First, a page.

Another wording for the Single Responsibility Principle is: Gather together the things that change for the same reasons. Separate those things that change for different reasons. If you think about this you’ll realize that this is just another way to define cohesion and coupling. We want to increase the cohesion between things that change for the same reasons, and we want to decrease the coupling between those things that change for different reasons.

However, as you think about this principle, remember that the reasons for change are people. It is people who request changes.

he also defines it as:

A module should be responsible to one, and only one, actor.

Yet another way to say this is that an SRP compatible component is one that when it does change it always changes with respect to its ability to fulfill a role for a specific audience. As a unit these functions satisfy a single need. Depending upon the language you use 'component' could mean a single package, class or file.

for example: consider a class that implements stove (from the post above) would have inputs (electricity/natural gas/propane) and outputs (BTUs and burner configurations and other features like self cleaning).

All of this stuff is related to the single job of cooking food and the cook is the single party that cares about combining these functions to achieve their goals. The SRP indicates that it is preferable to put all of these features in a single component. Some may be exposed and others completely internal.

The point is that there is very little reason to split these aspects away from the stove as they relate to the stove and to nothing else. Any cook can control these aspects through the stoves interface, the knobs and burners. Every cook wanting to use the stove will have exactly the same concerns and benefit from the interface in the same way. Because these functions are all inseparable from the stove (it isn't as useful without them and they don't apply to anything else) it is wise to collate them within it because they have high cohesion.

A frying pan on the other hand is a much smaller component that can be used with the stove but is not an integral part of it. When you replace the stove you don't necessarily have to replace the frying pan.

The pan may have a simple interface like: fry ( foodItem ); stop();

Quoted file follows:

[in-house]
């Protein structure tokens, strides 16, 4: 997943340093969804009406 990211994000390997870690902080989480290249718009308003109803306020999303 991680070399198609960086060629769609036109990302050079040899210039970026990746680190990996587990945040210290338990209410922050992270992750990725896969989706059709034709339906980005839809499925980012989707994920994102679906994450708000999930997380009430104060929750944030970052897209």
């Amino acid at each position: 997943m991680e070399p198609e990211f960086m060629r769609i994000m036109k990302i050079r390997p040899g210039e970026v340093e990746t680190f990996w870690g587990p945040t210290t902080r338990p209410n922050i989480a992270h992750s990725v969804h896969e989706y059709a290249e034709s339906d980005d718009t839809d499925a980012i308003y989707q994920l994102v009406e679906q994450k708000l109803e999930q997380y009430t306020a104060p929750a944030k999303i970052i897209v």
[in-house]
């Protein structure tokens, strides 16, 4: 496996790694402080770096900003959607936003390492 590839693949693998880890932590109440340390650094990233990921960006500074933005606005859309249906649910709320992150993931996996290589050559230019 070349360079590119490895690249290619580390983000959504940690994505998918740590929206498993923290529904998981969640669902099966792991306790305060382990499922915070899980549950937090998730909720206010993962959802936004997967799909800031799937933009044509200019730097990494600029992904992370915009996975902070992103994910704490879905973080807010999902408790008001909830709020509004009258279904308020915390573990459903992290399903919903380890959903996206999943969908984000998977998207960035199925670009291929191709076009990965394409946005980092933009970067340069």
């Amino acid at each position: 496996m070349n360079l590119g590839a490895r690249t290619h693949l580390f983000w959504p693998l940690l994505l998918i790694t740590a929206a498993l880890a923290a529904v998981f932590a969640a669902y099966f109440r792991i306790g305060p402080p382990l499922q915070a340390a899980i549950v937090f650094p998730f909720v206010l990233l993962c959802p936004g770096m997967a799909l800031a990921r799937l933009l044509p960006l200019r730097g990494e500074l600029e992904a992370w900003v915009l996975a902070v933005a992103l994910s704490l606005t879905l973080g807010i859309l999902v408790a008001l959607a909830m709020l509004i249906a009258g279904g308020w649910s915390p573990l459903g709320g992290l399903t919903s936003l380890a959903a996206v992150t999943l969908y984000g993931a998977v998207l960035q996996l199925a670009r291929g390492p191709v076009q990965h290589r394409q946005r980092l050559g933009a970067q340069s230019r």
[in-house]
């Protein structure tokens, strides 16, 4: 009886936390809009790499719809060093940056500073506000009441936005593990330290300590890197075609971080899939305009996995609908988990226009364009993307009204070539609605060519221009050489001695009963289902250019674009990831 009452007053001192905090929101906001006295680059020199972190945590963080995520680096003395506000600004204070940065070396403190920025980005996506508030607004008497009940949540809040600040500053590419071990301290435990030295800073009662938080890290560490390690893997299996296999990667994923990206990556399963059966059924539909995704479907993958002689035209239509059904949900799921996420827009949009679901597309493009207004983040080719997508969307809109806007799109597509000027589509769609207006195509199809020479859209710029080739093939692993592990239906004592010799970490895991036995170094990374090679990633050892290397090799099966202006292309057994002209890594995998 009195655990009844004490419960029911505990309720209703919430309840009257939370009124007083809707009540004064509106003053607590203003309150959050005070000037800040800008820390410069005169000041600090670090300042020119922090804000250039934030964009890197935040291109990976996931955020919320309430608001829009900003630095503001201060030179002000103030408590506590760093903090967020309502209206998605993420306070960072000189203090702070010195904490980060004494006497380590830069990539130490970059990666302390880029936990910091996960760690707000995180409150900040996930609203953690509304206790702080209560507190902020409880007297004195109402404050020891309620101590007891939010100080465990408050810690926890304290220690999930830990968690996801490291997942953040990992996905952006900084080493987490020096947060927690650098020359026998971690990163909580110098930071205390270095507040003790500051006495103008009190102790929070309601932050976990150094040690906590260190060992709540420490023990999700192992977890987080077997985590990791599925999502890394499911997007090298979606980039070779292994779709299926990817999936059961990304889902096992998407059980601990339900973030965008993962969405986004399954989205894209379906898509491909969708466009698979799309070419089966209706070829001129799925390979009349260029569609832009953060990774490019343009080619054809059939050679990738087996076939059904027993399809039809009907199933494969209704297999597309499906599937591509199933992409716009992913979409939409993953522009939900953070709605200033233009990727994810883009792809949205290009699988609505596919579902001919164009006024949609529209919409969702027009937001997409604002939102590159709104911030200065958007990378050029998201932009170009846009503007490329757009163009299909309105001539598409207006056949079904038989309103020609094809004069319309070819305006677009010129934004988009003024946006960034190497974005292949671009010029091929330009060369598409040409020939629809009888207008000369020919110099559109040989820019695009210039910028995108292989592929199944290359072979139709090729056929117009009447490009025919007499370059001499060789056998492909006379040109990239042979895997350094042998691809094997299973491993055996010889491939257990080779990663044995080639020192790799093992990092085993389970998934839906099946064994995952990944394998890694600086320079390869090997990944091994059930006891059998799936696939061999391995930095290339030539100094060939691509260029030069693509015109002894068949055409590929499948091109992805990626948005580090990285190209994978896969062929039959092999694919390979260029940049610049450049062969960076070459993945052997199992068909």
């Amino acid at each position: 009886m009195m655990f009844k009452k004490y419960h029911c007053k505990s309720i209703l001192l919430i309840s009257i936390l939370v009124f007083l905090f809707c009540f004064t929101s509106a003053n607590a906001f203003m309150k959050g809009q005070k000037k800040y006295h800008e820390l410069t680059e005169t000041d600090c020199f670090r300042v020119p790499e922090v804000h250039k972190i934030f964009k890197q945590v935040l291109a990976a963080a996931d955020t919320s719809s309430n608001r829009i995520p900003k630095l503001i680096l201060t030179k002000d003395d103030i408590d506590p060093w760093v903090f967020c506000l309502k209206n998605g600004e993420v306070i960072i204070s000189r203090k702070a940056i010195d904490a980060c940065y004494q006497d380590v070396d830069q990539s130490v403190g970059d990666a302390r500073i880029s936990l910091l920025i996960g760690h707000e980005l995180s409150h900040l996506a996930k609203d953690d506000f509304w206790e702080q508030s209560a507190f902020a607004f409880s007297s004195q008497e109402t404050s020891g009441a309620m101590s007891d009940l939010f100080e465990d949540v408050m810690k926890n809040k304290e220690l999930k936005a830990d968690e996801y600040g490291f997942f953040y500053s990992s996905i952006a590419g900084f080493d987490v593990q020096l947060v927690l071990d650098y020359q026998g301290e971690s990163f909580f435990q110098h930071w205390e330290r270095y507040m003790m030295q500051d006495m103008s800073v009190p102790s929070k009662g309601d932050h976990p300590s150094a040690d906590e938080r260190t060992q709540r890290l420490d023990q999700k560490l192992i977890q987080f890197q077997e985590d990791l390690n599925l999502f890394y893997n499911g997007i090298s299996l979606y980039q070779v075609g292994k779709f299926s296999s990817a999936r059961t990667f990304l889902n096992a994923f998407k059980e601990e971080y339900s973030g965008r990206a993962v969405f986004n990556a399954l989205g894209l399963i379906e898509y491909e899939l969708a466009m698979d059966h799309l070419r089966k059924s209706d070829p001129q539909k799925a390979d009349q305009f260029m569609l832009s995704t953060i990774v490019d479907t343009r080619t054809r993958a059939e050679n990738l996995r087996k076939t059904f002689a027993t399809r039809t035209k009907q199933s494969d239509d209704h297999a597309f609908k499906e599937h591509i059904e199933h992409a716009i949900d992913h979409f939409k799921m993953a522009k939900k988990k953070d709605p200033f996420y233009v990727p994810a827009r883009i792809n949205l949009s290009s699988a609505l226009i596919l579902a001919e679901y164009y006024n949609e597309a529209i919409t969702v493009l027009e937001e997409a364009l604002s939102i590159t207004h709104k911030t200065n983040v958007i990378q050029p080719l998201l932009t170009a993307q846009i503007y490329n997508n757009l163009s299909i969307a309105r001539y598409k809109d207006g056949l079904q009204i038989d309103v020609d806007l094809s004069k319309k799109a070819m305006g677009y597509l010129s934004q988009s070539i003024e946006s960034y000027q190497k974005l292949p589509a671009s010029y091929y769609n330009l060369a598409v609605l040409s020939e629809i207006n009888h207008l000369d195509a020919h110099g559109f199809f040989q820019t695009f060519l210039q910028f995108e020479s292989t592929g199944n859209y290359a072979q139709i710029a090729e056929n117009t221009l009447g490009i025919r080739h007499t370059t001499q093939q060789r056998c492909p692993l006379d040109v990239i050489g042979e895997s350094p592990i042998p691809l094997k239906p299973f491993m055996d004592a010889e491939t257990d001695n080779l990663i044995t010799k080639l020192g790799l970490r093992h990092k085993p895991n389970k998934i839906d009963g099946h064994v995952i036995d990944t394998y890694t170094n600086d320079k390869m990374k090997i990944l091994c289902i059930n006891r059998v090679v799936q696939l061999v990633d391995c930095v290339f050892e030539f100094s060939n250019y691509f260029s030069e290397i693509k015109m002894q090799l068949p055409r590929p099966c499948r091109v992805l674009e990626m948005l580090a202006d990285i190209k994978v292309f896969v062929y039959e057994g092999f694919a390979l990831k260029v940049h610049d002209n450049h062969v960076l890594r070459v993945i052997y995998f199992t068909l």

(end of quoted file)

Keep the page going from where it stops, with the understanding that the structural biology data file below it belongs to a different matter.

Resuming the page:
FoodItems might only have: isDone();

So some components can be large and others small and where the line is drawn depends upon the component's usage which is why I think there is so much confusion about the principle.

In an oversimplified but more pertinent coding-related example the one 'person' may be a developer that wants to access files or something like that. Here the single purpose is file I/O and the 'audience' is developers. They probably expect a useful file class to have several related functions on it like:

a = file.read()

These functions have high cohesion because they are intimately related to each other with respect to the file object the class represents. They make the file object highly useful and internal aspects of the file that the outside world need not be concerned with are encapsulated.

one could separate them into separate classes and pass a file object (or worse, the file name) into them. i.e. something like:

a = fileReader(file);
pos = fileSeeker(file, c);
fileWriter(file, b, pos);

These objects "do one thing" but because they all operate on a file object and they are independent of other purposes splitting them up clutters the namespace for no gain. Note also that by turning the object 'inside out' the file position (pos) must now become an additional concern for the outside environment.

This supposed 'application' of the principle would really in fact be a 'violation' of it. There are many well-meaning but incorrect examples out there that would lead developers to the wrong conclusion. I think this is why Uncle Bob says it is one of the poorest understood of the SOLID principles.

It isn't very cohesive to break up a component that performs interrelated operations on the same object(s). It should only be done if there are multiple classes of 'consumers' that depend upon the the same feature set but to achieve different ends.

  • I agree that SOLID is completely misunderstood. This is a good answer to elucidate how it is supposed to be applied.
    – user949300
    Commented Feb 19, 2021 at 1:10

You are mixing up the two. Responsibility is about behavior, about what a class should do or be capable of. Cohesion is more about components, about grouping classes that operate within the same domain. So you could have a class to contain some related data and another class to retrieve that type of data from a store. The data members in the class would be cohesive because they have little meaning on their own, they have meaning together (may come from the same table). And the classes could be in the same assembly because they both deal with offering access to data, which would make them cohesive.

Having separate classes for containing data and for fetching/storing data would comply to SRP. At the same time putting them in the same assembly would recognize their cohesiveness. You want to separate them yet keep them close together because they need each other.

The components in a car are highly cohesive, they work together. Yet it is a good thing the steering mechanics are separated from the gear box so you can maintain the two separately and modifying one will not impact the other. At the same time you as a driver want access to both when you drive so it is nice they are integrated in the same vehicle.